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Current time:0:00Total duration:12:20

Video transcript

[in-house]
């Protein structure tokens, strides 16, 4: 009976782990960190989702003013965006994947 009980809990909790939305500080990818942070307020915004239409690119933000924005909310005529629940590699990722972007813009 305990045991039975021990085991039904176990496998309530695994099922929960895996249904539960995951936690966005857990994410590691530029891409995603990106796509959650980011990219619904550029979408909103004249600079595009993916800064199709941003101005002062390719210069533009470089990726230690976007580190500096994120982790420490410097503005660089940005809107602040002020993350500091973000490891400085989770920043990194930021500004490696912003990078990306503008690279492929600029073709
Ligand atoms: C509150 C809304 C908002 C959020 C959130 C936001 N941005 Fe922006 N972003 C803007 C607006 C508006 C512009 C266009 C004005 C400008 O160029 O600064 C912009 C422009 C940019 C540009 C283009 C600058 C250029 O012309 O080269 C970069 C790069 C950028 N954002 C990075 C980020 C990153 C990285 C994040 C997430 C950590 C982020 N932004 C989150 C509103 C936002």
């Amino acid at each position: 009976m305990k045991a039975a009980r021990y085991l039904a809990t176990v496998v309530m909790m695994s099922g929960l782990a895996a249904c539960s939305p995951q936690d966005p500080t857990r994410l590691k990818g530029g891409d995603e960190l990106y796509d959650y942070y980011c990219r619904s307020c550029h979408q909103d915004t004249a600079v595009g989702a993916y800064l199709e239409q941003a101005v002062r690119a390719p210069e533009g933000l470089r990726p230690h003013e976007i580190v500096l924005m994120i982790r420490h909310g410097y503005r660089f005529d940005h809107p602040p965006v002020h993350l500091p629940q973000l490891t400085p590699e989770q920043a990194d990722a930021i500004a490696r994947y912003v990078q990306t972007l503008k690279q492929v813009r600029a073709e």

in the last video we said that certain frequencies of IR radiation can cause the bond to stretch and we can think about the bond as a spring and so this carbon-hydrogen bond can be modeled as a spring if it's a spring that Abbes Hookes law the stretching vibration of the bond is like a spring mass oscillation and so let's look at some classical physics here some mechanics to see if we can understand this a little bit better so here I have a box so here we have a box of mass m so this box is mass m here and there's no friction between the box and the ground here but the box is attached to a wall right here by a spring and so if you if you grab this box and you pull this box to the right so you're going to apply a force to the right and so you're going to stretch the spring so you move the box over to here and the spring would obviously stretch out to there like that so let's say you moved the box a distance of Delta X so from here to here all right we move the box a distance Delta X the box is going to feel a force pulling it to the left so if you're just holding it there right you're holding it because there's a there's a force of the spring that wants to pull the box back to the left so this is the force of the spring and according to Hookes law the force of the spring is equal to negative K X and the negative sign just means a restoring force so this negative sign here means a restoring force meaning the force the spring is back towards this this original position right here K is called the spring constant so this is the spring constant right here and it depends on how strong or weak the spring is so if you have a very stiff spring or a strong spring you have an increased value for K if there's a loose spring or weak spring a decreased value for K so if there's a strong we go and write that down strong spring or stiff spring increased value for K if you have a weak or loose spring a decreased value for K X refers to the displacement from the original position here so we displace the Box Delta X here so that's what that's we're talking about here so let's think about what these terms mean for the force of the spring if you have a strong spring the box is going to experience a stronger force right according to Hookes law if you increase K you increase the force of the spring and also the more you stretch it all right so if you increase the value for Delta X also the stronger the force of the spring would be and so if you if you get into the physics of we're not going to get too far into it but you could set this equal to mass times acceleration because negative KX F is equal to Ma that's equal to Ma and the acceleration is the second derivative of the position so you could write the acceleration as being the second derivative of the position and I won't get into the physics of it but eventually you can solve for the frequency of oscillation for this spring mass system and when you do that math let me go ahead and write down what you would get you're going to get the frequency of oscillation is equal to 1 over 2 pi square root of K over m so let's think about what the frequency of oscillation is referring to so if you once again you pull the box to the right so we're starting with our box at this position right here and then if you release it all right think about what happens what's the motion of the box well the force of the spring is going to cause the box to go towards this direction right is going to keep going right because of energy and it's going to go all the way over to here and so now it's going to compress the spring and now there's a force of the spring back towards this direction like that and of course the spring is now compressed all that energy is stored in the compression of the spring it pushes on the box and the Box therefore goes back towards the equilibrium position the center but it's going to keep on going until it reaches this position where we started so the original position so that's like one oscillation and the time it takes for one oscillation is called the period so that would be the period the period is measured in seconds so the period is measured in seconds the time it takes for one oscillation all right so one over the period one over the period is equal to the frequency so you could write frequency like that or you could write frequency like this and so the frequency would be equal the units would be 1 over seconds and this is called talking about the number of oscillations per second so frequency is number of oscillations number of oscillations per second so what affects the frequency well once again the spring constant affects the frequencies okay so if you increase the value for K you're going to increase the frequency if you have a strong spring it's going to cause that mass to oscillate faster and let me write that down increase K right increase the the strength of the spring you increase the frequency what about the mass if you if you increase the mass what happens to the frequency right increase this number just think about it mathematically right that would decrease this number so an increase in the mass right would decrease the frequency you wouldn't get as many oscillations per second you get a slower oscillation and so this is what we're this is what we're thinking about when we're treating when we're treating this bond as a spring so let's go back up here to this diagram right where we have the bond as a spring so let's think about keeping the carbon stationary for now and so we keep the carbon stationary and we're going to pull we're going to pull on the hydrogen here so we're going to pull to the right so let me go ahead and draw a line so we're going to pull to the right and stretch the spring out all right so we're going to pull the hydrogen here to the right so the force that we apply is in this direction and so the hydrogen feels a restoring force in this direction that's the force of the spring and so once again if you have a really strong bond right so a really strong bond that means you have an increased value for K right so a stronger bond means a stronger spring constant if you will and so you're going to have an increased frequency of oscillation so after you after you release this hydrogen right it's going to oscillate in a way analogous to this spring mass system here so once again if you increase the strength of the spring you increase the frequency what happens if you change the mass right so what happens if you let me use a different color here so what happens if you change the mass so instead of hydrogen if you change it carbon or oxygen or something it has more mass than hydrogen all right what would happen to the frequency of oscillation if you increase the mass you decrease the frequency of oscillation and so this is this is a pretty good model if you think about this way however we're talking about only only the hydrogen moving this time but we know that we're talking about a stretching vibration all right both of these both of these are moving so let's get some more space and let's deal with that next so we have we have the situation where we have two masses I'm just going to generalize it now so we have M 1 and then we have M 2 over here and the bond between them so M 1 and M 2 are the masses of the nuclei of the atoms that we're talking about so both masses are actually moving in in in our situation so we have to amend the equation for frequency slightly so let's go back up here and let's look at this equation again so the frequency of oscillation is equal to 1 over 2 pi square root of K over m but this isn't this is assuming the only one mass is moving we have both masses moving when we're talking about a stretching vibration and so we have to do it to use something different for M we use what's called the reduced mass so let me go ahead and write it down here so the frequency is equal to 1 over 2 pi square root of K over m but we can't write M anymore because we have a slightly different situation we're going to use that symbol to represent the reduced mass so the reduced mass is equal to the m1 times m2 divided by m1 plus m2 and we're talking about the mass of the nuclei in am use worried more about units in the next video and you can use the atomic mass to get an approximate value for the mass of the nuclei so let's let's think about a carbon hydrogen bond so a carbon hydrogen bond so that would be like m1 is equal to carbon and m2 is equal to hydrogen what is the reduced mass equal to so the reduced mass is equal to well the atomic mass of carbon is 12 so B 12 times the atomic mass of hydrogen which is 1 all right divide that by 12 plus 1 so let's do that math so let's go ahead and do that really quickly so 12 times 1 is 12 divided by 12 plus 1 which is 13 and so we get 0.92 3 so we get point 9 2 3 so that's the reduced mass of our system let's uh let's do another one let's do let's do carbon carbon this time so carbon carbon so the reduced mass is equal to 12 times 12 over 12 plus 12 so what is the reduced mass equal to now so 12 12 times 12 is 144 divide that by 12 plus 12 which is 24 and so we get 6 so the reduced mass is equal to 6 here so let's think about what that does to the frequency of vibration all right so if we if we increase if we increase the reduced mass right so if we're going from a reduced mass of 0.9 to 3 to a reduced mass of 6 right we're increasing this right we're increasing we're increasing the reduced mass what happens to the frequency of vibration well if we increase this value of course we're going to decrease the frequency of vibration so we would expect a carbon-carbon single bond to have a lower frequency of vibration than a carbon-hydrogen single bond so let's uh let's do this idea one more time except let's think about let's think about a double bond so this is a carbon-carbon single bond right what about a carbon-carbon double bond well the reduced mass would be the same right it would still be 6 but what happens to the spring constant what happens to the force constant well for a carbon-carbon double bond right this is we can pretend like this is twice as strong as a single bond so if the value for the single bond if the spring constant was K for the single bond for the double bond it would be 2 K it would be twice that and so we're increasing the value of the spring constant we're increasing K because a double bond were we're assuming a dull bond is twice as strong as a single bond so what happens the frequency of vibration if you increase K if you increase this value you're going to increase this value so if you increase K you're going to increase the frequency of vibration because you have a stronger bond and so the bottom line is that the things you have to remember are stronger bonds vibrate faster right so that's what this is saying right here a stronger bond increase K you get an increased increase frequency of vibration so a stronger bond vibrates faster and what about what about a lighter atom here right so if we're thinking about a hydrogen alright so a hydrogen a lighter atom that has a smaller value for the reduced mass so that's going to that's once you vibrate faster than then a than a heavier atom so stronger bonds vibrate vibrate faster and lighter atoms vibrate faster too and this is this is what we gather from thinking about bonds and Springs these are two very important points to think about so what affects the frequency vibration would be the strength of the bond and and also and also the mass that we're thinking about here the reduced mass